The most frequent type of lymphangiomas is the cystic lymphangioma. The frequency of cystic lymphangiomas is 1/6000 and it is most frequently located on neck region (75-80%).[3] Cystic lymphangiomas are the lesions which have uniocular or multiocular view from small to giant dimensions, and have no flow in Doppler ultrasonography examination. In the differential diagnosis, cystic hygroma, hemangioma, teratoma, and fetal goiter should be considered first. Cystic hygroma is characterized by a cystic structure filled with bilateral septation fluid and separated by thick fibrous band corresponding nuchal ligament in the middle. Giant cystic lesions filling all amniotic cavity at second trimester is characterized with especially cranium, neck and septate skin edema filled with fluid in upper body. In the end, effusion and hydrops can be observed in body cavities. Hemangioma can be defined as cystic lesions including blood flow especially in Doppler ultrasonography. Neck teratomas are defined as heterogeneous lesions including calcifications where both solid and cystic structures are seen together in the ultrasonography. Fetal goiter is the lesions which are always in solid structure and with regular margins.[4]
In our case, multiocular cystic lymphangioma localized at neck area and displaying intrauterine growth was found and no additional anomaly was detected. It is known that non-immune hydrops fetalis develops in 43-75% of cystic lymphangioma cases. Approximately in 30% of cases with developing hydrops, it has been reported that karyotype is normal but additional anomalies (cardiac, renal, digestive and skeletal system anomalies) accompany and prognosis of cases with developing cases is bad.[1,5] Also, it has been reported that it may cause cardiac failure by distorting venous flow through increasing lymph edema. In the follow-up of our case, no pathology has been detected in venous Doppler finding. It is reported in the literature that lymphangioma cases may be associated with trisomy 13, 18 and 21, Turner syndrome, Noonan syndrome and structural anomalies. It has been reported that Turner syndrome has been seen in 42% of the cases, trisomies in 18% of them, and normal karyotype in 38% of them.[6]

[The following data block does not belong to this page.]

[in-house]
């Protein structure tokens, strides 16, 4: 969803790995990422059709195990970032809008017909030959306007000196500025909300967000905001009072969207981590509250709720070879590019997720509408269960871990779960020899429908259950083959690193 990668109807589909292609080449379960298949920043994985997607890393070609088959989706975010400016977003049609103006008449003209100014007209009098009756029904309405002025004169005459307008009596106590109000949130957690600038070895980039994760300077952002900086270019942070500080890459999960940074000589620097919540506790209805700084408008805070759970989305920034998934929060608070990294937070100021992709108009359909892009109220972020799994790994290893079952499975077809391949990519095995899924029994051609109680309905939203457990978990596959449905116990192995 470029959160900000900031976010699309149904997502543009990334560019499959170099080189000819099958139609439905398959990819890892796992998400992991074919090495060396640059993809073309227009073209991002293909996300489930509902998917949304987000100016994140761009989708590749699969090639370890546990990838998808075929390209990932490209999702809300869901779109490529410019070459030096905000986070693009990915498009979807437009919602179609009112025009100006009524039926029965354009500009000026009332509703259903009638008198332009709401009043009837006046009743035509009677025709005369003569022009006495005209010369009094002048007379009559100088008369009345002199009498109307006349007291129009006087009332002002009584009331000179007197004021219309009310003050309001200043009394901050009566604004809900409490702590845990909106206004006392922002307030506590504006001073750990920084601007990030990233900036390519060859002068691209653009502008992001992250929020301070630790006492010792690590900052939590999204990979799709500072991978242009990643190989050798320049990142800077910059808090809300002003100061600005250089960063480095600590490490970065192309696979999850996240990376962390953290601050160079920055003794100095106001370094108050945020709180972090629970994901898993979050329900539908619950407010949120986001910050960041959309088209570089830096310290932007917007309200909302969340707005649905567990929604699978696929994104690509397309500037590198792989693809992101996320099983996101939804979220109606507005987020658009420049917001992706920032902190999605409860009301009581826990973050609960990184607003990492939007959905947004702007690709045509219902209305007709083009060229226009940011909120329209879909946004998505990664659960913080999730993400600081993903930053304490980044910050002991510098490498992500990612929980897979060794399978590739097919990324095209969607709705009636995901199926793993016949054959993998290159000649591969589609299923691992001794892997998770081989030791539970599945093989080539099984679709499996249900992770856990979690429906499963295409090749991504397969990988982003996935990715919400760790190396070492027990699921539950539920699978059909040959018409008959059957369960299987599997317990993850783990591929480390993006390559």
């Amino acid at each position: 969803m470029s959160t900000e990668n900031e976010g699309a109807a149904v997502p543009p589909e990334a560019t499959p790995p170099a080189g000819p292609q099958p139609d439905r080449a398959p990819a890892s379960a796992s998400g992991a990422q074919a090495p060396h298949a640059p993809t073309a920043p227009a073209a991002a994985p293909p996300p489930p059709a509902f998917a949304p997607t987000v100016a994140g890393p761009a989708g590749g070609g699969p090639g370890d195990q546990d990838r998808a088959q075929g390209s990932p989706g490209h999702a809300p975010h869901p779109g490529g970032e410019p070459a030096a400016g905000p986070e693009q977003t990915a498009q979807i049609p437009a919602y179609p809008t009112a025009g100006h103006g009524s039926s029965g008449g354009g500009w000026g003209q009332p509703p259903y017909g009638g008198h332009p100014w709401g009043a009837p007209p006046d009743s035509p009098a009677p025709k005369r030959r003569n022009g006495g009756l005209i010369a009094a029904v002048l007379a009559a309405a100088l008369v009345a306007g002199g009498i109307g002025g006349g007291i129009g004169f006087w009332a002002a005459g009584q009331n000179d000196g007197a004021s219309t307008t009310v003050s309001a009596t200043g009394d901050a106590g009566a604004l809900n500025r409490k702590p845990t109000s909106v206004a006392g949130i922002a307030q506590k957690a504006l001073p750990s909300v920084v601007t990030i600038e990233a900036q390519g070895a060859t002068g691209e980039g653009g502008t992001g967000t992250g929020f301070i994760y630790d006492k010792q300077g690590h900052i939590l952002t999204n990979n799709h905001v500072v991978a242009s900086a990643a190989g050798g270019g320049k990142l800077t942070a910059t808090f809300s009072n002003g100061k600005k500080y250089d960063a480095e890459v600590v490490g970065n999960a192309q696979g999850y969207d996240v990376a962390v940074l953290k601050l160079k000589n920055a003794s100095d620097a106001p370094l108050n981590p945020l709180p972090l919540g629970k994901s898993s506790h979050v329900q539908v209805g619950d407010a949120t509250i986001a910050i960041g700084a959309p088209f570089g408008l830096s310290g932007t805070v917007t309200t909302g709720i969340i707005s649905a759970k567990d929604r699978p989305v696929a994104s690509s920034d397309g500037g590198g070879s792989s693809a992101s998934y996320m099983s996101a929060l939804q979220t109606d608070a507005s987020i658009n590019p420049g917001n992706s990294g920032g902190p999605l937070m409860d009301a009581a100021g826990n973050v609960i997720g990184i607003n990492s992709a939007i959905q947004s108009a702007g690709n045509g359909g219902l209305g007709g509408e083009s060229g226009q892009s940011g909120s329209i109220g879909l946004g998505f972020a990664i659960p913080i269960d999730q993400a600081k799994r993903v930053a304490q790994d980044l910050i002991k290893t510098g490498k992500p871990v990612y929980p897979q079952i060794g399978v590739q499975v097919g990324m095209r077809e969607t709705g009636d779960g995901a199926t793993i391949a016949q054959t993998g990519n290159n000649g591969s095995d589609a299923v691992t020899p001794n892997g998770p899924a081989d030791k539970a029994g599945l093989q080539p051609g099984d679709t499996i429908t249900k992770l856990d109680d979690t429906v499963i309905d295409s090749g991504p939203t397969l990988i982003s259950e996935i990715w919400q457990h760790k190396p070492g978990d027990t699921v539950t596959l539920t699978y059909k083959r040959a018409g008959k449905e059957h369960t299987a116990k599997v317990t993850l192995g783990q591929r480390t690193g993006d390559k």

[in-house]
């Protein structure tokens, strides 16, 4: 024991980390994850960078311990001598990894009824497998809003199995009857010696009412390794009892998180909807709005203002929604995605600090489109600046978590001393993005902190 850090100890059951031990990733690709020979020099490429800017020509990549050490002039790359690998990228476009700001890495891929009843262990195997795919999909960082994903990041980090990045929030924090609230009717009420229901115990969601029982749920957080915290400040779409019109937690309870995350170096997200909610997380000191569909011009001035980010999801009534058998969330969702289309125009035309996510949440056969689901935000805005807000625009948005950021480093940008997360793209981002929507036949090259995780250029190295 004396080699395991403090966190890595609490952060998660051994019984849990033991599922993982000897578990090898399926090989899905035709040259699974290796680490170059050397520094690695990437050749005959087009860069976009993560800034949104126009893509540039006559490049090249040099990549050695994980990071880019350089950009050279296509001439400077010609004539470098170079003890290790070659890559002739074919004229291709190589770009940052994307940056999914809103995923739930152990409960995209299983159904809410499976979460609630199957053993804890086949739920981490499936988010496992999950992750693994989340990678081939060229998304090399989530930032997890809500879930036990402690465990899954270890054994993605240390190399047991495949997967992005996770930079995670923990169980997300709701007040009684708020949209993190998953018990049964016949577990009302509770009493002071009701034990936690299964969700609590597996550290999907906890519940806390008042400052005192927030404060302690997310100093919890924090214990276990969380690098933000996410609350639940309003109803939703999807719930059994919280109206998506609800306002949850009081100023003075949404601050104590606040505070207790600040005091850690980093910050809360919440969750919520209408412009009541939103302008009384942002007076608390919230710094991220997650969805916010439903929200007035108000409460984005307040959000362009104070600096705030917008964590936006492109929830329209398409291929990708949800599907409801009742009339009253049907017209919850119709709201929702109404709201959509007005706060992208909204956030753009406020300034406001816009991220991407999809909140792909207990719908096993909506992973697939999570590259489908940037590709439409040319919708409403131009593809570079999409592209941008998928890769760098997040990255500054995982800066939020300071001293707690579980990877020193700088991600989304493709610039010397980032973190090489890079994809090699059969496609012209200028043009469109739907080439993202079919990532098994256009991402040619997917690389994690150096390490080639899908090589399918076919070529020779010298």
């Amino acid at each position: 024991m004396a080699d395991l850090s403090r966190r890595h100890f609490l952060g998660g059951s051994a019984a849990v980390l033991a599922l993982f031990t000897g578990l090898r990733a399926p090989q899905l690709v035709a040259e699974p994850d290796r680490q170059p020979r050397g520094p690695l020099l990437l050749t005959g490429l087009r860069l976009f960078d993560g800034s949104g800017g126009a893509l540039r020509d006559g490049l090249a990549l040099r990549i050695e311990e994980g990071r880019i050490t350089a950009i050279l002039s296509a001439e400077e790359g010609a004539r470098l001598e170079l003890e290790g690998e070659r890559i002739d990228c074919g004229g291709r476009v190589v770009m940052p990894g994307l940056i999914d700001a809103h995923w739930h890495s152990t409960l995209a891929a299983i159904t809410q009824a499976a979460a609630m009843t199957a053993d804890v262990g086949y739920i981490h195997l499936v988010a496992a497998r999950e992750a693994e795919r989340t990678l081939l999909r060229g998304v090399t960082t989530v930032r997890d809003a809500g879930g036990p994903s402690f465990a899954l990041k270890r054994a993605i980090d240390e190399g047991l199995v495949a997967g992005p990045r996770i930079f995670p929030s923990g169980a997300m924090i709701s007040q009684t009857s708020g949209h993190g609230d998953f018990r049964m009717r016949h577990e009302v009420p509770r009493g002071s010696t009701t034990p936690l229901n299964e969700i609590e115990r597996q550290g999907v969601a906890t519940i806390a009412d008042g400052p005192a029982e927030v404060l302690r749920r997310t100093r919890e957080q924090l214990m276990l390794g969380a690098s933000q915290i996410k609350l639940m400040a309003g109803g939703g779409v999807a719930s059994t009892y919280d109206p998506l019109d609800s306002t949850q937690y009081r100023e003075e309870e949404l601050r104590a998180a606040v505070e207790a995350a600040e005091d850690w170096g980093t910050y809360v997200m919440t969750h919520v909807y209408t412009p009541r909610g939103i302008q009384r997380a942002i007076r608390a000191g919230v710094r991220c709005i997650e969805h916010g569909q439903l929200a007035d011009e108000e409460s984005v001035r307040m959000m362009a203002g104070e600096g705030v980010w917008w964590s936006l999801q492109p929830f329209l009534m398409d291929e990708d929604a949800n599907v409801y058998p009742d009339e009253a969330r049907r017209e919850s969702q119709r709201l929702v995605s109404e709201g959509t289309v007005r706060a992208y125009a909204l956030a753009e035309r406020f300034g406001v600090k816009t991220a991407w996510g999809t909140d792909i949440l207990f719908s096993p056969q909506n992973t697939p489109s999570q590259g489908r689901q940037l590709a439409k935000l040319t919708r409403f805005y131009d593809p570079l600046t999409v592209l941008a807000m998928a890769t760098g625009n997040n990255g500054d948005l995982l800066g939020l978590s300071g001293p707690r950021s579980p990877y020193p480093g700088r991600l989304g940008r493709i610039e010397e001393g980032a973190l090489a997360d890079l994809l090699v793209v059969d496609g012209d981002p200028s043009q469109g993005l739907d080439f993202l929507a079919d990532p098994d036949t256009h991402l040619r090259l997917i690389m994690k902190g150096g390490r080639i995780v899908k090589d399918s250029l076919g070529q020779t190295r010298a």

The karyotype was normal in the case that we presented. Prognosis is good in isolated cystic lymphangioma cases, and successful outcomes are achieved by surgical excision and sclerotherapy at neonatal period. It is also reported that intrauterine sclerotherapy is safe.[7] Also, in lymphangioma cases localized in face and neck regions, urgent tracheostomy or EXIT (extrauterine intrapartum treatment) procedures may be required due to the obstruction syndrome on congenital upper respiratory tract.[8,9]
In cervical lymphangioma cases, other structural anomalies should be researched and karyotype analysis should be recommended. Prognosis is good in isolated cases, but they should be followed up for fetus cardiac failure and hydrops.
1.  Bernard P, Chabaud JJ, Le Guern H, Le Bris MJ, Boog G. Cystic hygroma of the neck. Antenatal diagnosis, prognostic factors, management 42 cases. [Article in French] J Gynecol Obstet Biol Reprod (Paris) 1991;20:487-95.
2.  Goldstein I, Jakobi P, Shoshany G, Filmer S, Itskoviz I, Maor B. Late-onset isolated cystic hygroma: the obstetrical significance, management and outcome. Prenat Diagn 1994;14:757-61.
3.  Goldstein I, Leibovitz Z, Noi-Nizri M. Prenatal diagnosis of fetal chest lymphangioma. J Ultrasound Med 2006;25:1437-40.
4.  Pilu G, Segata M, Perolo A. Ultrasound evaluation of the fetal face and neck. In: Callen PW, editor. Ultrasonography in Obstetrics and Gynecology. 5th ed. New York: Elsevier; 2008. p. 392-416:
5.  Gallagher PG, Mahoney MS, Gosche JR. Cystic hygroma in the fetus and newborn. Semin Perinatol 1999;23:341-56.
6.  Lo Magno E, Ermito S, Dinatale A, Cacciatore A, Pappalardo EM, Militello M, et al. Fetal cystic lymphangioma of the neck: a case report. J Prenat Med 2009;3:12-4.
7.  Mikovic Z, Simic R, Egic A, Opincal TS, Koprivsek K, Stanojevic D, et al. Intrauterine treatment of large fetal neck lymphangioma with OK-432. Fetal Diagn Ther 2009;26:102-6.
8. Lim FY, Crombleholme TM, Hedrick HL, Flake AW, Johnson MP, Howell LJ, et al. Congenital high airway obstruction syndrome: natural history and management. J Pediatr Surg 2003;38:940-5.
9. Hirose S, Harrison MH. The ex utero intrapartum treatment (EXIT) procedure. Semin Neonatol 2003;8:207-14.
Fig. 1.
Cervical lymphangioma (transverse section)
Fig. 2.
Cervical lymphangioma (sagittal section).
Fig. 3.
Doppler ultrasonography of cervical lymphangioma.
Fig. 4.
Postpartum cervical lymphangioma.